However, Cake enters trite territory a little too much of the time, and it lacks focus. While Claire remains at the center, the story can’t decide which relationship it wants to spotlight. The situation with Roy and Casey opens her up the most, but we also see a lot of Claire’s interactions with her loyal housekeeper Silvana (Adriana Barraza).

Cake probably would’ve worked better if it’d chosen one of those set-ups and not both, as they stretch the emotional growth too thin. I prefer the Silvana side of things; like the rest of the movie, it tends toward cliché, but I find the interaction between Claire and Silvana to feel more honest and less contrived.

Even at its worst, Cake keeps us with it, and Aniston ensures we enjoy it despite its flaws. The film lacks consistency and occasionally enters TV movie territory, but it provides enough positives to make it worthwhile.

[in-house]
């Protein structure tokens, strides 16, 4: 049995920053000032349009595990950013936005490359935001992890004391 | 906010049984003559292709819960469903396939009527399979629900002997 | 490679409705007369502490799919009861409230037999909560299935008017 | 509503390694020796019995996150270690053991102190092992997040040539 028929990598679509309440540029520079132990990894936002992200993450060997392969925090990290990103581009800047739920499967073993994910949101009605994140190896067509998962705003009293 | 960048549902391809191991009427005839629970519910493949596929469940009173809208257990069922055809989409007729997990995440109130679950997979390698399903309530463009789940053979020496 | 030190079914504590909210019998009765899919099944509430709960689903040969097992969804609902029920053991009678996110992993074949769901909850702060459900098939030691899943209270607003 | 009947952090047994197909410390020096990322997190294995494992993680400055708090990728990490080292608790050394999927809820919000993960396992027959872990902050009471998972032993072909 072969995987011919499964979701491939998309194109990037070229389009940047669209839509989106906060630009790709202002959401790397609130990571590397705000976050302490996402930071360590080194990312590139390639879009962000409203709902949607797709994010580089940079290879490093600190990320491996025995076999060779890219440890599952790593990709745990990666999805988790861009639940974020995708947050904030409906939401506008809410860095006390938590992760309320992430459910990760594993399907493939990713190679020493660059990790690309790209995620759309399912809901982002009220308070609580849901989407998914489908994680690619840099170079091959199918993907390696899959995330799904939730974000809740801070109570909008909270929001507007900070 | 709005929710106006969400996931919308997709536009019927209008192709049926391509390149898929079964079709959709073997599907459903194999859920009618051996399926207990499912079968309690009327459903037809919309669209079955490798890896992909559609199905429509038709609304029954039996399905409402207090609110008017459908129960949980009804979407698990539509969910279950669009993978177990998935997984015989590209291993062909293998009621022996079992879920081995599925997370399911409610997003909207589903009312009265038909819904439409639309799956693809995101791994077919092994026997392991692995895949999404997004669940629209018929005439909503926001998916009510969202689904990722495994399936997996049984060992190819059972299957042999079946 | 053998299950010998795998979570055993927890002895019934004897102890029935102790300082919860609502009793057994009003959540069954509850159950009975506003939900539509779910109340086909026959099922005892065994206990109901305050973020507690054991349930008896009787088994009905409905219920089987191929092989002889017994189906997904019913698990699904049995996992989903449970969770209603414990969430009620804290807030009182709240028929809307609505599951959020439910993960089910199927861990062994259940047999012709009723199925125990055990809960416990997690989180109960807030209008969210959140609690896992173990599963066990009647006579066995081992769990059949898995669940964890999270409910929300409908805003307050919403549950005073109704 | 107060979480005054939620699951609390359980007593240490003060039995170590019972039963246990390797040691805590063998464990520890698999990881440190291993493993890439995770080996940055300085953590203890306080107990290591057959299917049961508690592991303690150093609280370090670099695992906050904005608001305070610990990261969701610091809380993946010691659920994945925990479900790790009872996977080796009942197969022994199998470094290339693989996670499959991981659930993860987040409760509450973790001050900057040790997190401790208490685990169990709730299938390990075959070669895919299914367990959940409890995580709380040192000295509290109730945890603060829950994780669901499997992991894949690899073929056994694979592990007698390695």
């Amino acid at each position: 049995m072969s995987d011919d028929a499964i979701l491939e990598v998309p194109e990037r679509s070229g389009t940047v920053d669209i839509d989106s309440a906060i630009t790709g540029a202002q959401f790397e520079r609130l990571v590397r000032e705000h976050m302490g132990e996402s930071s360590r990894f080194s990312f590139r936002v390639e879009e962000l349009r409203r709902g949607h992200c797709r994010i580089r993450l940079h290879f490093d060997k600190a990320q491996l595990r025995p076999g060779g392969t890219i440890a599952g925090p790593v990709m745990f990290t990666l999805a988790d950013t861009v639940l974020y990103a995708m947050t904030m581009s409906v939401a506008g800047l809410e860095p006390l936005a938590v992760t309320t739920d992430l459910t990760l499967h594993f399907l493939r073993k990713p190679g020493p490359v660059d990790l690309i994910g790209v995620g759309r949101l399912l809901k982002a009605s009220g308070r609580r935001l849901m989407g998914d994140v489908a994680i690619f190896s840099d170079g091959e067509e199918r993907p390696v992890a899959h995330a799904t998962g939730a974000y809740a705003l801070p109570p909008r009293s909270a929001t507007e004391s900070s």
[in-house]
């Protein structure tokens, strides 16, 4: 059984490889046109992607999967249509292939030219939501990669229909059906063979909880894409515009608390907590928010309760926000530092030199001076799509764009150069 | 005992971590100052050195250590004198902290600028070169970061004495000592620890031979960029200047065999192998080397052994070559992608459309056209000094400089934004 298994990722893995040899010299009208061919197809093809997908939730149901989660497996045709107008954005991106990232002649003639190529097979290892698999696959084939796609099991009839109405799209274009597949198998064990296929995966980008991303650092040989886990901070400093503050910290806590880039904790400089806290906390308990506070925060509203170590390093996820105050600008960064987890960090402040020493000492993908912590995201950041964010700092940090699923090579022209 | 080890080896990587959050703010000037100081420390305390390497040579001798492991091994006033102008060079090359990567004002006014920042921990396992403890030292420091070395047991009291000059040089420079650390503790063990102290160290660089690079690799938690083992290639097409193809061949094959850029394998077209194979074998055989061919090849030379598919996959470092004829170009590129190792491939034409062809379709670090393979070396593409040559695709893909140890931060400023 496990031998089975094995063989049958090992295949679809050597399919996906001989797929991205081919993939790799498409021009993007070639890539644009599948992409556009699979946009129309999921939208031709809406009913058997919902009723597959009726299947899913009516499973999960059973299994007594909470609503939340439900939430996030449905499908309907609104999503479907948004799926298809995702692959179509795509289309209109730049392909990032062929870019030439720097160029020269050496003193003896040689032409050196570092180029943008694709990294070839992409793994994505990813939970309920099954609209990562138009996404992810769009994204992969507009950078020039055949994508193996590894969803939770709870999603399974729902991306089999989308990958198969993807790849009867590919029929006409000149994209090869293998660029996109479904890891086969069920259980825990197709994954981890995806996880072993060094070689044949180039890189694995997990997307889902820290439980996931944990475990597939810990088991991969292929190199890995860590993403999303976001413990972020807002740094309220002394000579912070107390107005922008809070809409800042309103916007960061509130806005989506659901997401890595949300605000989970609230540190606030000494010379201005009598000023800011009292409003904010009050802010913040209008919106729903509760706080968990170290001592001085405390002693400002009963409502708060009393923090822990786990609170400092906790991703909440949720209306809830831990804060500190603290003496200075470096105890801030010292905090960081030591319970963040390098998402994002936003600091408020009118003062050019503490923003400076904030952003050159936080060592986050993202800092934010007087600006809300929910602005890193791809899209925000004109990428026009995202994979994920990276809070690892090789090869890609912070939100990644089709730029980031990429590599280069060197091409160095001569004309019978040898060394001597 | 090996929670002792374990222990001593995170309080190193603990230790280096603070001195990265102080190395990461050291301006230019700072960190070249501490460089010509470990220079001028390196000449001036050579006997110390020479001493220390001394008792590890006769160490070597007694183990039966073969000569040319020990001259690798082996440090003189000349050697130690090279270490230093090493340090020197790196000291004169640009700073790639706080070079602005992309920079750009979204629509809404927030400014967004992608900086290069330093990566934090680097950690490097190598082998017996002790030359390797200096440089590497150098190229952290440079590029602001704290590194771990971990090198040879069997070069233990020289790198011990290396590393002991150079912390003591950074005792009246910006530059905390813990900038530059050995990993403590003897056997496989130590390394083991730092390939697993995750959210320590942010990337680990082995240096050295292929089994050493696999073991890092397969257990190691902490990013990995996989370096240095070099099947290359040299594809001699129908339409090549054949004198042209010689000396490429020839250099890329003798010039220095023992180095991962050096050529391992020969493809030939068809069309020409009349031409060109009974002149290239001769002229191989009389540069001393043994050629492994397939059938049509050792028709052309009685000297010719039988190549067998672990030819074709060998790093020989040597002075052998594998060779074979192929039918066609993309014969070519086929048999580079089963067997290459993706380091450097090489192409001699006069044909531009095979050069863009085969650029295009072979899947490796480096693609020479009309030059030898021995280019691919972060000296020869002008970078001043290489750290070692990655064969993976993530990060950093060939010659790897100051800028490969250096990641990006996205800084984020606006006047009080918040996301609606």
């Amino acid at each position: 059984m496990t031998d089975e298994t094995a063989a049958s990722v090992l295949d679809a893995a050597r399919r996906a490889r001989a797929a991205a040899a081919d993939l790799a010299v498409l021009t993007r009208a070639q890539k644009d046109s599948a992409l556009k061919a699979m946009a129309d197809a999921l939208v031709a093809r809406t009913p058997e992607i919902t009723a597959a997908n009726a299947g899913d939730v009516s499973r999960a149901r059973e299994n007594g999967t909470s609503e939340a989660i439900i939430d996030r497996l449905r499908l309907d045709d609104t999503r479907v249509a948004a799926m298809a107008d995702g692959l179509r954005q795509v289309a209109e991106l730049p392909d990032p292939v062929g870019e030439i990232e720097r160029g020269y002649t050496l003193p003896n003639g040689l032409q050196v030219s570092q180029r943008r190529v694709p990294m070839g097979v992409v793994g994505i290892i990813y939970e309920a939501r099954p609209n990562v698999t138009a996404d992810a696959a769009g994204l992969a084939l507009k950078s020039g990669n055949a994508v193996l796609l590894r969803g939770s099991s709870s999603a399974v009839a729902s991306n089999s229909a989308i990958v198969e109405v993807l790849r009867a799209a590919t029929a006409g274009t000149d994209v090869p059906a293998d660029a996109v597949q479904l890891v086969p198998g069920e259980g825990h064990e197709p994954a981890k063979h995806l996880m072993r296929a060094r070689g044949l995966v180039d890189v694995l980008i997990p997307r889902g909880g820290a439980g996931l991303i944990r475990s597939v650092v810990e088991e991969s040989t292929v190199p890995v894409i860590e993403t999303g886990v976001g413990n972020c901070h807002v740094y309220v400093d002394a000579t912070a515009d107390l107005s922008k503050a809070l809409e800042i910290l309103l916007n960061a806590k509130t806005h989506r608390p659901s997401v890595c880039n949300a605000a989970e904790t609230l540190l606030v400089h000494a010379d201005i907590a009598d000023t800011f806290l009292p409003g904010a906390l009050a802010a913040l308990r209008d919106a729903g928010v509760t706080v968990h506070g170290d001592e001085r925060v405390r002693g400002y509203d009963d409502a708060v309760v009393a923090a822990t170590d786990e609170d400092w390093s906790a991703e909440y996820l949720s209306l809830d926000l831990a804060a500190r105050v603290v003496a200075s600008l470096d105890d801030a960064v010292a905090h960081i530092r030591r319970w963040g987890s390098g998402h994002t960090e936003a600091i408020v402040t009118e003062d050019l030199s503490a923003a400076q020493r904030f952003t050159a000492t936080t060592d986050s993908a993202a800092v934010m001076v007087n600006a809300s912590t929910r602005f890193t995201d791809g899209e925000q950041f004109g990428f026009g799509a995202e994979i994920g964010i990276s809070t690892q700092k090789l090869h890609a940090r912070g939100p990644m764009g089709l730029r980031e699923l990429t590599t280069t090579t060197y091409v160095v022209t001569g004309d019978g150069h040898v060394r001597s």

The Disc Grades: Picture B+/ Audio B-/ Bonus D

Cake appears in an aspect ratio of approximately 2.40:1 on this Blu-ray Disc. I felt pleased with this solid visual presentation.

Sharpness seemed strong. Only a smidgen of softness ever occurred, as the majority of the flick came across as concise and well-defined. I saw no signs of jaggies or shimmering, and edge haloes stayed absent. Print flaws also didn’t become a distraction, as the image stayed clean.

In terms of palette, Cake favored an amber tint. Some greens, blues and oranges also materialized, but the amber dominated. Within those choices, the tones looked fine. Blacks appeared dark and tight, and shadows were mostly smooth; a few interiors were a little opaque, but not to a significant degree. Ultimately this ended up as a nice transfer.